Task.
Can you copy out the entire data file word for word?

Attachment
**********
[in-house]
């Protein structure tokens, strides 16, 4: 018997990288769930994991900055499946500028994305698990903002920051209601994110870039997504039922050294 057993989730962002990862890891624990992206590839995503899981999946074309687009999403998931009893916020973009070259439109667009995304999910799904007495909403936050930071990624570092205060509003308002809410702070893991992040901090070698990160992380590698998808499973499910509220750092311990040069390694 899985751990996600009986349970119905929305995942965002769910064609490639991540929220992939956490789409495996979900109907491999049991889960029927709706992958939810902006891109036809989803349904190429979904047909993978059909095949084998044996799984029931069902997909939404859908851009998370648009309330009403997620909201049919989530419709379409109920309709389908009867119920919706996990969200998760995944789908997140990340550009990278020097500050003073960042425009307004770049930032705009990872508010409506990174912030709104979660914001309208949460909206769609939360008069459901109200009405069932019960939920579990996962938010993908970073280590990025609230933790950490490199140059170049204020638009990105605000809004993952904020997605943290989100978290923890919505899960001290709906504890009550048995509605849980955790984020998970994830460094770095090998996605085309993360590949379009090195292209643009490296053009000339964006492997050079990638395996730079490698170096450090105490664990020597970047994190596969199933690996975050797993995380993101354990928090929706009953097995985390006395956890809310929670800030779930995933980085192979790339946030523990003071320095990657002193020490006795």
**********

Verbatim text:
[in-house]
């Protein structure tokens, strides 16, 4: 018997990288769930994991900055499946500028994305698990903002920051209601994110870039997504039922050294 057993989730962002990862890891624990992206590839995503899981999946074309687009999403998931009893916020973009070259439109667009995304999910799904007495909403936050930071990624570092205060509003308002809410702070893991992040901090070698990160992380590698998808499973499910509220750092311990040069390694 899985751990996600009986349970119905929305995942965002769910064609490639991540929220992939956490789409495996979900109907491999049991889960029927709706992958939810902006891109036809989803349904190429979904047909993978059909095949084998044996799984029931069902997909939404859908851009998370648009309330009403997620909201049919989530419709379409109920309709389908009867119920919706996990969200998760995944789908997140990340550009990278020097500050003073960042425009307004770049930032705009990872508010409506990174912030709104979660914001309208949460909206769609939360008069459901109200009405069932019960939920579990996962938010993908970073280590990025609230933790950490490199140059170049204020638009990105605000809004993952904020997605943290989100978290923890919505899960001290709906504890009550048995509605849980955790984020998970994830460094770095090998996605085309993360590949379009090195292209643009490296053009000339964006492997050079990638395996730079490698170096450090105490664990020597970047994190596969199933690996975050797993995380993101354990928090929706009953097995985390006395956890809310929670800030779930995933980085192979790339946030523990003071320095990657002193020490006795």